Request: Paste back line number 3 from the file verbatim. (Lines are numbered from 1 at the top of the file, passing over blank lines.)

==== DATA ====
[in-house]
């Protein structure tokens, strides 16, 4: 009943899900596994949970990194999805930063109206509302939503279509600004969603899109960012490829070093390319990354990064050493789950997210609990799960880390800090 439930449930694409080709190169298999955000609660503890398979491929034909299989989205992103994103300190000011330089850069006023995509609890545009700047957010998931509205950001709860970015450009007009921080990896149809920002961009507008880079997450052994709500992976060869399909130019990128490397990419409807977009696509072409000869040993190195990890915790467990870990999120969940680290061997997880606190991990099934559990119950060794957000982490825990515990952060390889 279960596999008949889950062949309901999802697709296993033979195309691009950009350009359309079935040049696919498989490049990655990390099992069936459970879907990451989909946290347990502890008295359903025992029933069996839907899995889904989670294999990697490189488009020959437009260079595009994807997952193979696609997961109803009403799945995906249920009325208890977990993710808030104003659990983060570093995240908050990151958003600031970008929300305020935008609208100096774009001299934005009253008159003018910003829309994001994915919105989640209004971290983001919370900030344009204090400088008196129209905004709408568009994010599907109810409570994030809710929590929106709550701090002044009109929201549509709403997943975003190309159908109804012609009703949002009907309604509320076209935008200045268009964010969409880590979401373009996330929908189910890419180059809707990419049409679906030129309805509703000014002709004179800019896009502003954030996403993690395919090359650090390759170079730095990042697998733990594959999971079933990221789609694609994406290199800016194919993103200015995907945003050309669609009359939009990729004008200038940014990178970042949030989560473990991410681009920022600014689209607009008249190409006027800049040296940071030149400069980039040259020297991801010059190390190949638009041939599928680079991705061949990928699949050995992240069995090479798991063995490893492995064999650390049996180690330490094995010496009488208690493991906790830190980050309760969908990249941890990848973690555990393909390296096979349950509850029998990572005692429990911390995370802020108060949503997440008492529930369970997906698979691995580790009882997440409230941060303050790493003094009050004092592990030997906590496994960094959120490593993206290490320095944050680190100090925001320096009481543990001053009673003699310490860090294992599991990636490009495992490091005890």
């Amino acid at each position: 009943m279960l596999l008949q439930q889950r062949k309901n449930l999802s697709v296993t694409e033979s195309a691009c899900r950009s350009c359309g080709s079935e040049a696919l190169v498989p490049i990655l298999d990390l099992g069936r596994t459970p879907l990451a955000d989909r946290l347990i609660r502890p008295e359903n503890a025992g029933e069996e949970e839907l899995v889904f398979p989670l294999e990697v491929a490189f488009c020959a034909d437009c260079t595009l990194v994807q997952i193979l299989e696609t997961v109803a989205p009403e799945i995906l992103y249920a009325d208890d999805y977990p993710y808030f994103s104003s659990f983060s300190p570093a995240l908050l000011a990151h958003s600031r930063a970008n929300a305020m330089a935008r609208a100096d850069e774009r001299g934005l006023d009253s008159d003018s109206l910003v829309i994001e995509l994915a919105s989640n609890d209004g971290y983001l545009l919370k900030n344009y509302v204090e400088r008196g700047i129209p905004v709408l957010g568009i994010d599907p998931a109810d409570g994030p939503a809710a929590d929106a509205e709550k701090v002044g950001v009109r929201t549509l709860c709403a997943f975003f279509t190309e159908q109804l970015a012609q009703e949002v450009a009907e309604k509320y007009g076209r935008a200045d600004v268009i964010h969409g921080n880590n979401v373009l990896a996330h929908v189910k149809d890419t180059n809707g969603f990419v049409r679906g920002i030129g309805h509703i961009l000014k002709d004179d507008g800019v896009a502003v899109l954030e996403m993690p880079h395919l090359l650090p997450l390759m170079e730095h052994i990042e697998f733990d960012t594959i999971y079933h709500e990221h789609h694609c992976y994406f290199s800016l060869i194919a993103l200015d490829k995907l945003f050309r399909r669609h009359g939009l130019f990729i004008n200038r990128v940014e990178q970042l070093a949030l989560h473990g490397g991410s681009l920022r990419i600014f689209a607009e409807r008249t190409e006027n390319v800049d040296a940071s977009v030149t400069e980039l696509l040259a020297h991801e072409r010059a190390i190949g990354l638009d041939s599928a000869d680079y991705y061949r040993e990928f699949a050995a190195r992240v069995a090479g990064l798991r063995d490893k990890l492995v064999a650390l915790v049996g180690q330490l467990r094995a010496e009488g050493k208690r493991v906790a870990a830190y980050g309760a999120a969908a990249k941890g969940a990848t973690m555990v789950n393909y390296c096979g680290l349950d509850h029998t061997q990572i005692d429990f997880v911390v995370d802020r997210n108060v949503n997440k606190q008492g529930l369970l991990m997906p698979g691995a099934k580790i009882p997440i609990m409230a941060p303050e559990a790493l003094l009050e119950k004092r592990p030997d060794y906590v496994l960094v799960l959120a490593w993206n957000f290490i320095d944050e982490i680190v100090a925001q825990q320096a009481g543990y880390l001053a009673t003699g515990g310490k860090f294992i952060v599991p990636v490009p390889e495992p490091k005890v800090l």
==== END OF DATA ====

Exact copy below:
């Amino acid at each position: 009943m279960l596999l008949q439930q889950r062949k309901n449930l999802s697709v296993t694409e033979s195309a691009c899900r950009s350009c359309g080709s079935e040049a696919l190169v498989p490049i990655l298999d990390l099992g069936r596994t459970p879907l990451a955000d989909r946290l347990i609660r502890p008295e359903n503890a025992g029933e069996e949970e839907l899995v889904f398979p989670l294999e990697v491929a490189f488009c020959a034909d437009c260079t595009l990194v994807q997952i193979l299989e696609t997961v109803a989205p009403e799945i995906l992103y249920a009325d208890d999805y977990p993710y808030f994103s104003s659990f983060s300190p570093a995240l908050l000011a990151h958003s600031r930063a970008n929300a305020m330089a935008r609208a100096d850069e774009r001299g934005l006023d009253s008159d003018s109206l910003v829309i994001e995509l994915a919105s989640n609890d209004g971290y983001l545009l919370k900030n344009y509302v204090e400088r008196g700047i129209p905004v709408l957010g568009i994010d599907p998931a109810d409570g994030p939503a809710a929590d929106a509205e709550k701090v002044g950001v009109r929201t549509l709860c709403a997943f975003f279509t190309e159908q109804l970015a012609q009703e949002v450009a009907e309604k509320y007009g076209r935008a200045d600004v268009i964010h969409g921080n880590n979401v373009l990896a996330h929908v189910k149809d890419t180059n809707g969603f990419v049409r679906g920002i030129g309805h509703i961009l000014k002709d004179d507008g800019v896009a502003v899109l954030e996403m993690p880079h395919l090359l650090p997450l390759m170079e730095h052994i990042e697998f733990d960012t594959i999971y079933h709500e990221h789609h694609c992976y994406f290199s800016l060869i194919a993103l200015d490829k995907l945003f050309r399909r669609h009359g939009l130019f990729i004008n200038r990128v940014e990178q970042l070093a949030l989560h473990g490397g991410s681009l920022r990419i600014f689209a607009e409807r008249t190409e006027n390319v800049d040296a940071s977009v030149t400069e980039l696509l040259a020297h991801e072409r010059a190390i190949g990354l638009d041939s599928a000869d680079y991705y061949r040993e990928f699949a050995a190195r992240v069995a090479g990064l798991r063995d490893k990890l492995v064999a650390l915790v049996g180690q330490l467990r094995a010496e009488g050493k208690r493991v906790a870990a830190y980050g309760a999120a969908a990249k941890g969940a990848t973690m555990v789950n393909y390296c096979g680290l349950d509850h029998t061997q990572i005692d429990f997880v911390v995370d802020r997210n108060v949503n997440k606190q008492g529930l369970l991990m997906p698979g691995a099934k580790i009882p997440i609990m409230a941060p303050e559990a790493l003094l009050e119950k004092r592990p030997d060794y906590v496994l960094v799960l959120a490593w993206n957000f290490i320095d944050e982490i680190v100090a925001q825990q320096a009481g543990y880390l001053a009673t003699g515990g310490k860090f294992i952060v599991p990636v490009p390889e495992p490091k005890v800090l």